FEATURE: Supernal eVTOL concept


The first details of how Hyundai Motor Group is applying its automotive capabilities to develop the advanced air mobility (AAM) market were revealed in July 2022, with the unveiling by Supernal of its initial eVTOL vehicle cabin concept at Farnborough International Airshow.

The concept on display

Supernal partnered with the group’s design studios to create the cabin concept as it works to certify its eVTOL vehicle for commercial use in the USA starting in 2028 – and in the EU and UK shortly after. Beyond the vehicle, Supernal is collaborating with external partners and the group’s more than 50 affiliates – which span automobiles, automotive parts, construction, robotics and autonomous driving – to “responsibly co-create the expansive AAM value chain”.

“In order for advanced air mobility to become a widespread mode of transportation, every detail – from the passenger experience to regulations and infrastructure – needs to be addressed from the start and work in lockstep with one another,” said Jaiwon Shin, president of Hyundai Motor Group and CEO of Supernal. “Leveraging Hyundai Motor Group’s mobility capabilities, Supernal is investing time and resources upfront to ensure the industry can scale to the masses in the coming decades and reach its exciting potential.”

A rendering of the Supernal eVTOL concept

Automotive design influence

Supernal’s five-seat cabin concept provides clues to how the company is harnessing automotive design processes and materials – while meeting commercial aviation’s safety standards – with the aim of optimising the AAM passenger experience and price-point. The design embodies biomimicry philosophy – a butterfly in this case – and the company’s pillars of safety above all, human-centred design and environmental responsibility.

The concept on display

“Supernal is partnering with Hyundai Motor Group’s top automotive designers to develop our eVTOL vehicle for manufacturability and widespread public acceptance,” said Shin. “We are taking the time to create a safe, lightweight commercial eVTOL that provides our future passengers with the security and comfort they find in their own cars.”

The team of engineers and designers utilised the automotive industry’s reductive design approach to create the lightweight interior cabin, which is made of forged carbon fibre. Ergonomically contoured seats offer a cocoon-like environment for passengers. Deployable seat consoles mimic automobile centre consoles and provide a charging station and stowage compartment for personal items. Grab handles built into the cabin doors and seatbacks assist with ingress and egress. A combination of lighting – including overhead lights inspired by automobile sunroofs – adjusts with the various stages of flight to emulate a “light therapy” effect. The cabin layout draws on automotive space innovation with a minimised bulkhead, which allows for generous headroom and package functionalities.

The design on display – showcasing the ergonomically contoured seats


With sustainability a priority, the cabin concept incorporates materials such as advanced recyclable carbon fibre-reinforced thermoplastic, durable plant-based leather, recycled plastic fabric and responsibly sourced woods. The seat frame also utilises excess raw material from the airframe manufacturing process.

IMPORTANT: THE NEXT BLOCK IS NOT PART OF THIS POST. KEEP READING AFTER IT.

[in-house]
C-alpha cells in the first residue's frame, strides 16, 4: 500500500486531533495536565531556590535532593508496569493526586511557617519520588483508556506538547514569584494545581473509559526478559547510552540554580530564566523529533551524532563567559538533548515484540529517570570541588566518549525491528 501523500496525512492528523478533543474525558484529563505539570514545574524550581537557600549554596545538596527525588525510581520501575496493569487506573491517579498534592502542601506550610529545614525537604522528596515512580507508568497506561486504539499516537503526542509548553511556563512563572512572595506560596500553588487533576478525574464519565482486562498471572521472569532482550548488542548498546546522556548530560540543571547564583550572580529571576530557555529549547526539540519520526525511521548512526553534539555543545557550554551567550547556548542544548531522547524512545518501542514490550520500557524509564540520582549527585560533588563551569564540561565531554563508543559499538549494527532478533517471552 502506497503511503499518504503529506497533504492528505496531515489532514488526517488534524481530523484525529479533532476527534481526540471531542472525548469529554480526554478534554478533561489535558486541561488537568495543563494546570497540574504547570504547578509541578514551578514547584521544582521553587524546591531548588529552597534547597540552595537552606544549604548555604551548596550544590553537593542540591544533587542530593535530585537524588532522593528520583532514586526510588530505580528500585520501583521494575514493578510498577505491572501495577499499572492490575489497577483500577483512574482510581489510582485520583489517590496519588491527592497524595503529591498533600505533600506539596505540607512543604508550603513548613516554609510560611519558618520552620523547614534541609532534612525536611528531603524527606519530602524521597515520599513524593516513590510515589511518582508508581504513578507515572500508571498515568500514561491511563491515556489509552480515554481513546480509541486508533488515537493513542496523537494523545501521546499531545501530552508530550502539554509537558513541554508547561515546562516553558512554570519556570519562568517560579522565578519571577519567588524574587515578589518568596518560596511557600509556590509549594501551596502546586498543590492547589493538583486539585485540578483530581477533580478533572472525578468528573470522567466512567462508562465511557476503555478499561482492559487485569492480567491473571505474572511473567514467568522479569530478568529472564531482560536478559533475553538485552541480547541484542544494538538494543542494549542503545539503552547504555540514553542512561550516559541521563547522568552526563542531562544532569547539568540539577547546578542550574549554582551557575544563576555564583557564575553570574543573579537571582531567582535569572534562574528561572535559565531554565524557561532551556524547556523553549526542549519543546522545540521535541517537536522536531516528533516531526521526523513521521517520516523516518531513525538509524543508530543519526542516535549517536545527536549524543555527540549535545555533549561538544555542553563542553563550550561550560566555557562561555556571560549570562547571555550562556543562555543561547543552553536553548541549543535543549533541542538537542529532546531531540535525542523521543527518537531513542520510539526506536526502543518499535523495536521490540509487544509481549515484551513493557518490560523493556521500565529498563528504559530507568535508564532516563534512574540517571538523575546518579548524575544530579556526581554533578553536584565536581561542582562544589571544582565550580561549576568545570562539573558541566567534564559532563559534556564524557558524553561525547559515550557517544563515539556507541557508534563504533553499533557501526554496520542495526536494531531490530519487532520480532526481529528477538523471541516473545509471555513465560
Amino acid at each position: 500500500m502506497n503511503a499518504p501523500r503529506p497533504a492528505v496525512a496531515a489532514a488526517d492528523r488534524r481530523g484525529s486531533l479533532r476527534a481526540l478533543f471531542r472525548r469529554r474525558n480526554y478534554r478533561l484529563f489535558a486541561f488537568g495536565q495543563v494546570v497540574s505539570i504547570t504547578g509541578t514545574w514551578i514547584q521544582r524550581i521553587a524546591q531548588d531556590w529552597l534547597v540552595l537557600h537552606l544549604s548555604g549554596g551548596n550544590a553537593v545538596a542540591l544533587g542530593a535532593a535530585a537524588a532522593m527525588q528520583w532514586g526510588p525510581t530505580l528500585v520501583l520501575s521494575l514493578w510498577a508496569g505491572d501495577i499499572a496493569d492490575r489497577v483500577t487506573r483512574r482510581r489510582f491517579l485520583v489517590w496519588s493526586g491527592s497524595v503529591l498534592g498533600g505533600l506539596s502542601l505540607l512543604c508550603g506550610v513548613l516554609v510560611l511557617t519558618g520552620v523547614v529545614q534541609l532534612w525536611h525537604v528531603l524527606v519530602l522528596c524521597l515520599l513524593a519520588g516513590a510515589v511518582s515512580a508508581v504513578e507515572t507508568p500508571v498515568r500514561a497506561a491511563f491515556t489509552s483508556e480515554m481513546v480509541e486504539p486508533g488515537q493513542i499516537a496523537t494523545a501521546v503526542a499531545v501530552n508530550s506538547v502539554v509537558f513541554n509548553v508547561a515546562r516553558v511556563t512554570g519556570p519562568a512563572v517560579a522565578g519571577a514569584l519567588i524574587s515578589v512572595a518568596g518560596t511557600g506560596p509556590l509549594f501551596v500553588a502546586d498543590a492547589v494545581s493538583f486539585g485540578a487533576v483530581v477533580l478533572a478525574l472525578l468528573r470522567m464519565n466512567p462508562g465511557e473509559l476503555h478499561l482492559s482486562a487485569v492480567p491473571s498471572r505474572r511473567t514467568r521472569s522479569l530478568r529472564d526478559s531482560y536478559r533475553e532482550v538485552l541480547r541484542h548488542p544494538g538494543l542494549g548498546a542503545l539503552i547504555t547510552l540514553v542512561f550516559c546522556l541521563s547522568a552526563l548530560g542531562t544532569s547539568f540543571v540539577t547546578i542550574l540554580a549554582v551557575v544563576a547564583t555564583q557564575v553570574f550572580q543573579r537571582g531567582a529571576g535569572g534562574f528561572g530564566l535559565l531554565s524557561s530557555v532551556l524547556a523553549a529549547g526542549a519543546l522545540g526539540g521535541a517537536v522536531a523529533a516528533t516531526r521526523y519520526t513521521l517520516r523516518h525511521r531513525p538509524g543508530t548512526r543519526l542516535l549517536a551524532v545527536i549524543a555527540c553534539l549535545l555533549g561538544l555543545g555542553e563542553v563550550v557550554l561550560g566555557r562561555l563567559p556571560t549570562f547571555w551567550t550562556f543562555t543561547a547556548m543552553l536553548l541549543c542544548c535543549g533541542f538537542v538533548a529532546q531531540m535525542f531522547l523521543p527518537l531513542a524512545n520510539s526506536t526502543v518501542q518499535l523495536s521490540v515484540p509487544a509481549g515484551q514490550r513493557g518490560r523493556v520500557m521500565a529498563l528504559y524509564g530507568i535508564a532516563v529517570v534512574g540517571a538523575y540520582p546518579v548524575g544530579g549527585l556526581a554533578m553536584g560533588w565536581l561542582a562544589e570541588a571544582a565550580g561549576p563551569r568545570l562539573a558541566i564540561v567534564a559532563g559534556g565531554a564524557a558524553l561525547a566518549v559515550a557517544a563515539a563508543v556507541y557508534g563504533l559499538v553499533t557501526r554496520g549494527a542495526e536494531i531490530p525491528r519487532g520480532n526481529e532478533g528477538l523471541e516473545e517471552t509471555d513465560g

“The Supernal eVTOL vehicle draws on the competence of the Hyundai Motor Group and the skillset of experienced automotive designers, which allowed us to develop a new air mobility concept that is not only safe and rational but also highly emotional,” said Luc Donckerwolke, chief creative officer for the Hyundai Motor Group.

The deployable seat consoles provide charging and stowage

Beyond urban markets

The Hyundai Motor Group is leveraging its mobility and mobility-enabling capabilities to develop a family of electric air vehicles, as well as the surrounding value chain. Complementing USA-based Supernal’s battery-powered eVTOL vehicle designed for intra-city passenger journeys starting in 2028, the group’s Korea-based division focused on regional air mobility is developing a hydrogen-powered mid-sized vehicle for regional – city-to-city – cargo and passenger journeys. The division plans to launch service of its hydrogen vehicle in Korea in the 2030s. Together with Supernal, the division is partnering with the group’s manufacturing innovation teams across the globe with the aim of creating a robust, high-rate, high-quality AAM manufacturing process to produce electric air vehicles at scale – at an increasingly affordable price-point – over the coming decades.

“Hyundai Motor Group is working to leverage synergies between automotive’s high-rate manufacturing capabilities and aerospace’s high certification standards to build the foundation for everyday use of passenger and cargo air vehicles,” said Shin.

A rendering of Supernal’s five-seat cabin concept

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Izzy has been part of the Business Jet Interiors International team since its second issue, and the editor since 2011. She also edits Auditoria and Railway Interiors International. Outside of work, Izzy is rediscovering her love of art by learning how to paint with watercolors.

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